With Silmarillion, Tolkien wanted to create a mythology similar to for example the Norse one, and that's what he considered his most important work. He wanted Silmarillion to be belivable, and so he didn't just produce the stories, but languages, maps, family trees, pantheons, races etc etc.
The stories in The Hobbit and LotR weren't really planned to be integrated with the Silmarillion work initially. It wasn't until the massive success of LotR, when Tolkien needed to explain details of things in the books to the fans, that he fully integrated the LotR world with Silmarillion.
And so for example we get the legend of Gondolin briefly appearing in The Hobbit when they find the swords, mostly as a minor curiosity then - Tolkien was at that point writing a book for children and he didn't really intend it to merge it with the Silmarillion work then, the tale of Gondolin being one of his earliest works.
There are some legends appearing by chance like that, with Tolkien taking inspiration from his own work and not really explaining the legend in detail to the reader. Other such examples is the legend of Eärendil and the legend of Beren and Luthien, both appearing in LotR. To some of the characters (like the hobbits) the stories would be just that - legends. While others like Aragorn and Arwen would also know them as factual history of their own ancestors. But with the events of the First Age happening many thousand years before the LotR story, they would be a mix of history, legend and fairy-tales to the people living in the Third Age.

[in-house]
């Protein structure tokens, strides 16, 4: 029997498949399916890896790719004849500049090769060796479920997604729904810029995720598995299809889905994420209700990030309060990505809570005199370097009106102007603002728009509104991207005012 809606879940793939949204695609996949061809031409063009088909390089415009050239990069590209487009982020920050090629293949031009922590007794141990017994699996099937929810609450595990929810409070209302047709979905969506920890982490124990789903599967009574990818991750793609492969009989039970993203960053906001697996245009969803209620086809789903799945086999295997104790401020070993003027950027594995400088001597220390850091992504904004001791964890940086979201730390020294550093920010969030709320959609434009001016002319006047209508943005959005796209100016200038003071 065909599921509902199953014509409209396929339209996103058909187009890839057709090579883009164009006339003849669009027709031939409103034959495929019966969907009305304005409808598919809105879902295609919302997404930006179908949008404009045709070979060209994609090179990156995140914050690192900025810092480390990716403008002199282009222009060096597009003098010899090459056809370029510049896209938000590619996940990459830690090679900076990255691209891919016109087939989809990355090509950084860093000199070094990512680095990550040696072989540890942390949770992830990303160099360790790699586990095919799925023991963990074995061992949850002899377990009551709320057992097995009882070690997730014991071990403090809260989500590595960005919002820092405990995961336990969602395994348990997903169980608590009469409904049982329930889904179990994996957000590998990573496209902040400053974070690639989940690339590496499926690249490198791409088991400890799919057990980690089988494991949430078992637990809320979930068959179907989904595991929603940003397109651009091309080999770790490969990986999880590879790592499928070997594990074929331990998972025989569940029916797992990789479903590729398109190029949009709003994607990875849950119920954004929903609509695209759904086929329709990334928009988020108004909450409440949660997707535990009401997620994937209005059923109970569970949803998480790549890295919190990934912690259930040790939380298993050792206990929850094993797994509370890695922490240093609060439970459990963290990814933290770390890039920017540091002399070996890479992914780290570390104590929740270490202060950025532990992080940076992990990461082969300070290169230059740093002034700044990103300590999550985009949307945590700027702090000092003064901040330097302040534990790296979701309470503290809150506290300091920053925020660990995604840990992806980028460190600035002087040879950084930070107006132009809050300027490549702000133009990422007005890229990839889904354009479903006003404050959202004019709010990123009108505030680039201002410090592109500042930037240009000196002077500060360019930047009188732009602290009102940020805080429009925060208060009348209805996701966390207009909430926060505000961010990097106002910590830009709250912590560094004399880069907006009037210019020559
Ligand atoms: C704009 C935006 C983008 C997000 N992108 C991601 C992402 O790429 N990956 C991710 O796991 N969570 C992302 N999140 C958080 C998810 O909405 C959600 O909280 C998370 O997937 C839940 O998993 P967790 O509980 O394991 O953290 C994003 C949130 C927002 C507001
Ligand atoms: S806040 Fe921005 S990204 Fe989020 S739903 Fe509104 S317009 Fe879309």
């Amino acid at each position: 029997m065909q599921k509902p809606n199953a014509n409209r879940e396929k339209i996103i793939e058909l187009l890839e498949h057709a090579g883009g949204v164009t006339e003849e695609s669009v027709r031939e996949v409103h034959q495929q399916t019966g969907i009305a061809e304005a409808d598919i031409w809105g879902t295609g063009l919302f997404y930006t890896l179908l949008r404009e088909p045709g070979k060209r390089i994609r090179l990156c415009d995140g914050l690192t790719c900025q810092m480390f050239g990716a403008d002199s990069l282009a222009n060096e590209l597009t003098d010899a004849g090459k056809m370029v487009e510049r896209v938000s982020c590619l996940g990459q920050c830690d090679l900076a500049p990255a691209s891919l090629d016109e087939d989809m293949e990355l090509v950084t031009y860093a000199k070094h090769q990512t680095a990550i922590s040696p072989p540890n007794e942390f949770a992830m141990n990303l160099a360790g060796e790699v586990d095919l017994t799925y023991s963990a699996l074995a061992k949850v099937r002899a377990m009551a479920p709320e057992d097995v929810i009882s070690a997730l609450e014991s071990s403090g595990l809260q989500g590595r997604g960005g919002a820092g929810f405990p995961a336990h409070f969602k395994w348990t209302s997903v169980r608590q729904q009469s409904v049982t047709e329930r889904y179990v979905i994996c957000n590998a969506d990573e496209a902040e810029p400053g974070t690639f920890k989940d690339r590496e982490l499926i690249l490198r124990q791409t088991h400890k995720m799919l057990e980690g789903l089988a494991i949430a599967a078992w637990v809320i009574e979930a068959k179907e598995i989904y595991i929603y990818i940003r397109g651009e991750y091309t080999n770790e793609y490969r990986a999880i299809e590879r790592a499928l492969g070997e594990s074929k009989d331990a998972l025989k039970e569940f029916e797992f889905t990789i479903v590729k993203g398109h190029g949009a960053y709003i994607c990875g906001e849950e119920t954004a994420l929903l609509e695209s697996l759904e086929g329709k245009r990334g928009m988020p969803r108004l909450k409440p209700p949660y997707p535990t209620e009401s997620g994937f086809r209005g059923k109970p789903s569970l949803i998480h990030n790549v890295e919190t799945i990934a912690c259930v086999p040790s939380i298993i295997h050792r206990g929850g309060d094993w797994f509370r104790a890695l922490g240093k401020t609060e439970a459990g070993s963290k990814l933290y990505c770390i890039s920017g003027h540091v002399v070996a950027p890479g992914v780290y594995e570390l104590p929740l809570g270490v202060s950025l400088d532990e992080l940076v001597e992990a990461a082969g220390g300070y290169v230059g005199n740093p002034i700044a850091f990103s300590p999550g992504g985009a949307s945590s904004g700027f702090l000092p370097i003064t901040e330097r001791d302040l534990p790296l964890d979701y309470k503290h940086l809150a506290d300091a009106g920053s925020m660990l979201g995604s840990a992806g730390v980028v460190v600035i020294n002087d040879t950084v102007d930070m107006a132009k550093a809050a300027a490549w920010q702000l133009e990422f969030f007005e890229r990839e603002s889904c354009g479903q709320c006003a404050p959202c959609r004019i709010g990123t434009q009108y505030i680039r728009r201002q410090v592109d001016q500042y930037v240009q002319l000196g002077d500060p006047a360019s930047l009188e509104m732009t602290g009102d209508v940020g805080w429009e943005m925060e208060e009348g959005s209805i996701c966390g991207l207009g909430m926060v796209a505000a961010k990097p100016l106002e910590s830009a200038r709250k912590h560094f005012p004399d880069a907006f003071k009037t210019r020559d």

(Compare it to for example the stories of Ragnar Lodbrok and his sons in our world, where we lack records and aren't really certain what's fiction and what's history.)
Then there are various in-world legends or prophecies that Tolkien placed there on purpose for the plot. Prophecies are spoken by people (or Valar) with the gift of foretelling the future, which is fairly common throughout the books. In other cases such plot-central legends just exist as hearsay and tradition, such as the various legends surrounding the heir of Isildur: legends claiming that the King would return one day. Since these legends were present among the people of Gondor, Aragon's claim wasn't really questioned at all - it was sufficient that he brought the re-forged sword, the army of the dead and produced a sapling of the White Tree to prove that he was the King.
These kind of legends that Tolkien placed there on purpose are essential, I suppose, since they are important to the story. But they hold far less substance and details than the "historical legends" that entered his works more by coincidence. Take the legend/prophecy that said that the Witch King could be killed by no man - we have no idea where this originated from or why we should regard it as trustworthy - the legend is suddenly just there, dropped on top of the reader when the Witch King is introduced in detail for the first time.